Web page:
Networking’s Most Important Tool – Wi-Fi [Expert Advice from an ISP]

Networking’s Most Important Tool – Wi-Fi [Expert Advice from an ISP]
February 12, 2018 Comments Off on Networking’s Most Important Tool – Wi-Fi [Expert Advice from an ISP] Expert Tips, Uncategorized avispmail

Networking’s most important tool is Wi-Fi. Being in the internet business, we receive a lot of questions about the terms and phrases used in our industry. Terms like Wi-Fi ®, wireless networks, wireless extenders, internet, even ISP confuse many people. Along with these questions, are a lot of misconceptions and misunderstandings about their meanings and purposes.

One of the most often asked questions (or confusing terms) is “what is the difference between Wi-Fi ® and Internet anyway?” Often people confuse Wi-Fi ® with internet. This confusion or misuse of terminology makes it challenging to troubleshoot at times and frustrates the customer.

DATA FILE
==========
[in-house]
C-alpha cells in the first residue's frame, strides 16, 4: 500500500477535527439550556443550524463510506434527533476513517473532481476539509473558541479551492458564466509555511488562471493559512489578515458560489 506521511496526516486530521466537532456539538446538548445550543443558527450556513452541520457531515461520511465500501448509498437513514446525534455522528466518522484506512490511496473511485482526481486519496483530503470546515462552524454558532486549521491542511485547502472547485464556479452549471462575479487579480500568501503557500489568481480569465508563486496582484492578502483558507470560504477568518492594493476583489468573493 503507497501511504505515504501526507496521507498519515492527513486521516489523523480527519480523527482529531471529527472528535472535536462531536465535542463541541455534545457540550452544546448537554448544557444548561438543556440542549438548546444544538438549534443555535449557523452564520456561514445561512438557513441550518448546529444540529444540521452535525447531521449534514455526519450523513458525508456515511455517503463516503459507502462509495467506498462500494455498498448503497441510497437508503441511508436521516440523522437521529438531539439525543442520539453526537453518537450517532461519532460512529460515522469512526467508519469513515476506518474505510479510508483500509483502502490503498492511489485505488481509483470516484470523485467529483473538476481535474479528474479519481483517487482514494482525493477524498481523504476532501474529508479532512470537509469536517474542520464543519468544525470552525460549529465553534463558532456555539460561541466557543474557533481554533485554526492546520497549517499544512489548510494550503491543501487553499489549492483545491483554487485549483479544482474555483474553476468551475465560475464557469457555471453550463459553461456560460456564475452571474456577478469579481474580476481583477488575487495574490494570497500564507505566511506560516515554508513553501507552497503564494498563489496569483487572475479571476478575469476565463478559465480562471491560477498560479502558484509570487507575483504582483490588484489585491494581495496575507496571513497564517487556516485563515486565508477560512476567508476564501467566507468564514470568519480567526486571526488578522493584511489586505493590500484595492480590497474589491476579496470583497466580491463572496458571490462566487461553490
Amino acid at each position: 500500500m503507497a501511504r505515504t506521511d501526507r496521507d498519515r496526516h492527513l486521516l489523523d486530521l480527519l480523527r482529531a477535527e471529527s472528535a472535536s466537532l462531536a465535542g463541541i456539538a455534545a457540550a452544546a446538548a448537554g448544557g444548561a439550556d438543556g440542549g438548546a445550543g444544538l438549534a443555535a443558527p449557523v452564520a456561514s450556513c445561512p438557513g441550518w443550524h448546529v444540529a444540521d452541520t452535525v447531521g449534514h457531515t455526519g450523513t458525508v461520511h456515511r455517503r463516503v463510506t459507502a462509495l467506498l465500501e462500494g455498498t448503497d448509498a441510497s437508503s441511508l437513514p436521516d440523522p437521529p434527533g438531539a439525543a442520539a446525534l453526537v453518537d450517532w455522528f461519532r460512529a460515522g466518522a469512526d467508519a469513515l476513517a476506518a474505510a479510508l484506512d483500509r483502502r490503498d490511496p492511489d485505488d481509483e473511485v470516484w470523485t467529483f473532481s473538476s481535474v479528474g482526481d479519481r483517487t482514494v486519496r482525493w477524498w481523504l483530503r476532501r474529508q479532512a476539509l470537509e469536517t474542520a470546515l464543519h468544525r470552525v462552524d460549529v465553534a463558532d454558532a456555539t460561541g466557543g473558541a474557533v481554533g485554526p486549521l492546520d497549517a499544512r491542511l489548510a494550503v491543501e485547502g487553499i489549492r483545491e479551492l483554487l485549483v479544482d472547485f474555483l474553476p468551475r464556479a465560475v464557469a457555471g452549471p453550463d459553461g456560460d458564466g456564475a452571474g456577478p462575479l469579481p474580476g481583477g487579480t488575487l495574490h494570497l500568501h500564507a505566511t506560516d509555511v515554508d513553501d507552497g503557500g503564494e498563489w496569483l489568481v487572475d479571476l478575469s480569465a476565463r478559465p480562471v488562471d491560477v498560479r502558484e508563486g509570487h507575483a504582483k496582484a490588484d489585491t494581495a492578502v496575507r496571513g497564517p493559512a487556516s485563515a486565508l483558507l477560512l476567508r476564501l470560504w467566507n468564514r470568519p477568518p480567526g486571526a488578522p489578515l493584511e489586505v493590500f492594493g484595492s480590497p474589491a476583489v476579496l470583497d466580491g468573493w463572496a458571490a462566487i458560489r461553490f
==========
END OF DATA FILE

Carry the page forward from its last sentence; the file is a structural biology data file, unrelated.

The phrases have become interchangeable to many people. Free Wi-Fi ® means free Internet, Wi-Fi ® not working means the internet is not working, and so on. I catch my 13-year-old complaining about the Wi-Fi ® while we’re driving on the freeway – the confusion is that widespread.

The truth is Wi-Fi ® is not the internet, and the internet is not Wi-Fi ®.

So what is the difference?

Networking’s Most Important Tool – Wi-Fi ® Explained

The term Wi-Fi ® is a trademark; it means “a facility allowing computers, smartphones, or other devices to connect to the internet or communicate with one another wirelessly within a particular area.” It is not, as some people believe, an abbreviation for “wireless fidelity”. Oxford Dictionary

The trademark is used to identify equipment or technology that allows connection to the internet. It is not THE internet connection. Think of it as a bridge between the lump of plastic and glass called a smartphone and the invisible line called the internet. The Wi-Fi ® simply links the smartphone to the invisible internet line.

Reasonably simple when you think of it like that, right?